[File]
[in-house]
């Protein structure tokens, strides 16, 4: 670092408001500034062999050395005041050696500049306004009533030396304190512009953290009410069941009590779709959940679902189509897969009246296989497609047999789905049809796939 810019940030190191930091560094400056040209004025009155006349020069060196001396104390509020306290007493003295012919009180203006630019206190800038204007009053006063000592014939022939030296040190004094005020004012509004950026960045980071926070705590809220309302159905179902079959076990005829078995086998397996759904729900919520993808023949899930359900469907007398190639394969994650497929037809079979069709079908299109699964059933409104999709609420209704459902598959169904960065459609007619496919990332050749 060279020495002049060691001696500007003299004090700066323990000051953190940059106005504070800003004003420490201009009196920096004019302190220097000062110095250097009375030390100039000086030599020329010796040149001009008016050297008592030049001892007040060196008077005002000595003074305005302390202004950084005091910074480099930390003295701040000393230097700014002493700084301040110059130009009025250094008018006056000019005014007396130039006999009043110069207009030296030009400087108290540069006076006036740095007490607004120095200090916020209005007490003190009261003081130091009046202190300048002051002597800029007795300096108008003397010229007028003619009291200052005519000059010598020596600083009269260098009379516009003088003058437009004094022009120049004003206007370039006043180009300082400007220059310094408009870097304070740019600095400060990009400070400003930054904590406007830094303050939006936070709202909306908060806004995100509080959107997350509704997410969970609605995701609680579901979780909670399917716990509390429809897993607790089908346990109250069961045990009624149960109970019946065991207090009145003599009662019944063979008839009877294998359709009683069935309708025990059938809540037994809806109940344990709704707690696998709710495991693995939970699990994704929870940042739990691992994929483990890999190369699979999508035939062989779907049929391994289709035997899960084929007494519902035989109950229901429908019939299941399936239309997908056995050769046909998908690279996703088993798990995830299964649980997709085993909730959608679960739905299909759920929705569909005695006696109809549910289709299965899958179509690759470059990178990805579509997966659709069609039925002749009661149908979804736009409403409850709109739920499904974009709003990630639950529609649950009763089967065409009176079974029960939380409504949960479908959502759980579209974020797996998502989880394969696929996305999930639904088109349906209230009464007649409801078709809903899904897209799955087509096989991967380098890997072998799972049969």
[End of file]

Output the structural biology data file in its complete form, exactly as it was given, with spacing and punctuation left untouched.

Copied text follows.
[in-house]
């Protein structure tokens, strides 16, 4: 670092408001500034062999050395005041050696500049306004009533030396304190512009953290009410069941009590779709959940679902189509897969009246296989497609047999789905049809796939 810019940030190191930091560094400056040209004025009155006349020069060196001396104390509020306290007493003295012919009180203006630019206190800038204007009053006063000592014939022939030296040190004094005020004012509004950026960045980071926070705590809220309302159905179902079959076990005829078995086998397996759904729900919520993808023949899930359900469907007398190639394969994650497929037809079979069709079908299109699964059933409104999709609420209704459902598959169904960065459609007619496919990332050749 060279020495002049060691001696500007003299004090700066323990000051953190940059106005504070800003004003420490201009009196920096004019302190220097000062110095250097009375030390100039000086030599020329010796040149001009008016050297008592030049001892007040060196008077005002000595003074305005302390202004950084005091910074480099930390003295701040000393230097700014002493700084301040110059130009009025250094008018006056000019005014007396130039006999009043110069207009030296030009400087108290540069006076006036740095007490607004120095200090916020209005007490003190009261003081130091009046202190300048002051002597800029007795300096108008003397010229007028003619009291200052005519000059010598020596600083009269260098009379516009003088003058437009004094022009120049004003206007370039006043180009300082400007220059310094408009870097304070740019600095400060990009400070400003930054904590406007830094303050939006936070709202909306908060806004995100509080959107997350509704997410969970609605995701609680579901979780909670399917716990509390429809897993607790089908346990109250069961045990009624149960109970019946065991207090009145003599009662019944063979008839009877294998359709009683069935309708025990059938809540037994809806109940344990709704707690696998709710495991693995939970699990994704929870940042739990691992994929483990890999190369699979999508035939062989779907049929391994289709035997899960084929007494519902035989109950229901429908019939299941399936239309997908056995050769046909998908690279996703088993798990995830299964649980997709085993909730959608679960739905299909759920929705569909005695006696109809549910289709299965899958179509690759470059990178990805579509997966659709069609039925002749009661149908979804736009409403409850709109739920499904974009709003990630639950529609649950009763089967065409009176079974029960939380409504949960479908959502759980579209974020797996998502989880394969696929996305999930639904088109349906209230009464007649409801078709809903899904897209799955087509096989991967380098890997072998799972049969």